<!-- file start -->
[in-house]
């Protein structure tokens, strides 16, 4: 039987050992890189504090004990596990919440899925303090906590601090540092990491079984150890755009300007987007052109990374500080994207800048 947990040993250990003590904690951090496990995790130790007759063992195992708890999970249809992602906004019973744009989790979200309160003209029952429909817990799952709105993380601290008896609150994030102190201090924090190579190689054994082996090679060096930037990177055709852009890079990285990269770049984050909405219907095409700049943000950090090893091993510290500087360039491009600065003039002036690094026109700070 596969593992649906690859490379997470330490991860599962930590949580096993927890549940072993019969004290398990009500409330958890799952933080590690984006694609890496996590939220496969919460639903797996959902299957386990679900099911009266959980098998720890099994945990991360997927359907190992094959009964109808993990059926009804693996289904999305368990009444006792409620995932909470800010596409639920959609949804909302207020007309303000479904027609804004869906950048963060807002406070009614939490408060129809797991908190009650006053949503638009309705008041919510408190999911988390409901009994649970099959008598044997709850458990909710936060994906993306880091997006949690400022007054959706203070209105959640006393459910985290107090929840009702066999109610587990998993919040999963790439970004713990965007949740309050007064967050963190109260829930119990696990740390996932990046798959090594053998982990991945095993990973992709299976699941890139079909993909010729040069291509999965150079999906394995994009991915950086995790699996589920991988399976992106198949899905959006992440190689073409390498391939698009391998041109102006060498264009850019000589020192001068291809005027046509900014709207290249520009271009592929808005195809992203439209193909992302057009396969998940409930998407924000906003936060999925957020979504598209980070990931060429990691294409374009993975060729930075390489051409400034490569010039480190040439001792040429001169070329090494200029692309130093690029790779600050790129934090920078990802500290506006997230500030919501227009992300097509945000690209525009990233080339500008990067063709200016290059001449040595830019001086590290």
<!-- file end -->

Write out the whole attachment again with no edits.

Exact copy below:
[in-house]
């Protein structure tokens, strides 16, 4: 039987050992890189504090004990596990919440899925303090906590601090540092990491079984150890755009300007987007052109990374500080994207800048 947990040993250990003590904690951090496990995790130790007759063992195992708890999970249809992602906004019973744009989790979200309160003209029952429909817990799952709105993380601290008896609150994030102190201090924090190579190689054994082996090679060096930037990177055709852009890079990285990269770049984050909405219907095409700049943000950090090893091993510290500087360039491009600065003039002036690094026109700070 596969593992649906690859490379997470330490991860599962930590949580096993927890549940072993019969004290398990009500409330958890799952933080590690984006694609890496996590939220496969919460639903797996959902299957386990679900099911009266959980098998720890099994945990991360997927359907190992094959009964109808993990059926009804693996289904999305368990009444006792409620995932909470800010596409639920959609949804909302207020007309303000479904027609804004869906950048963060807002406070009614939490408060129809797991908190009650006053949503638009309705008041919510408190999911988390409901009994649970099959008598044997709850458990909710936060994906993306880091997006949690400022007054959706203070209105959640006393459910985290107090929840009702066999109610587990998993919040999963790439970004713990965007949740309050007064967050963190109260829930119990696990740390996932990046798959090594053998982990991945095993990973992709299976699941890139079909993909010729040069291509999965150079999906394995994009991915950086995790699996589920991988399976992106198949899905959006992440190689073409390498391939698009391998041109102006060498264009850019000589020192001068291809005027046509900014709207290249520009271009592929808005195809992203439209193909992302057009396969998940409930998407924000906003936060999925957020979504598209980070990931060429990691294409374009993975060729930075390489051409400034490569010039480190040439001792040429001169070329090494200029692309130093690029790779600050790129934090920078990802500290506006997230500030919501227009992300097509945000690209525009990233080339500008990067063709200016290059001449040595830019001086590290």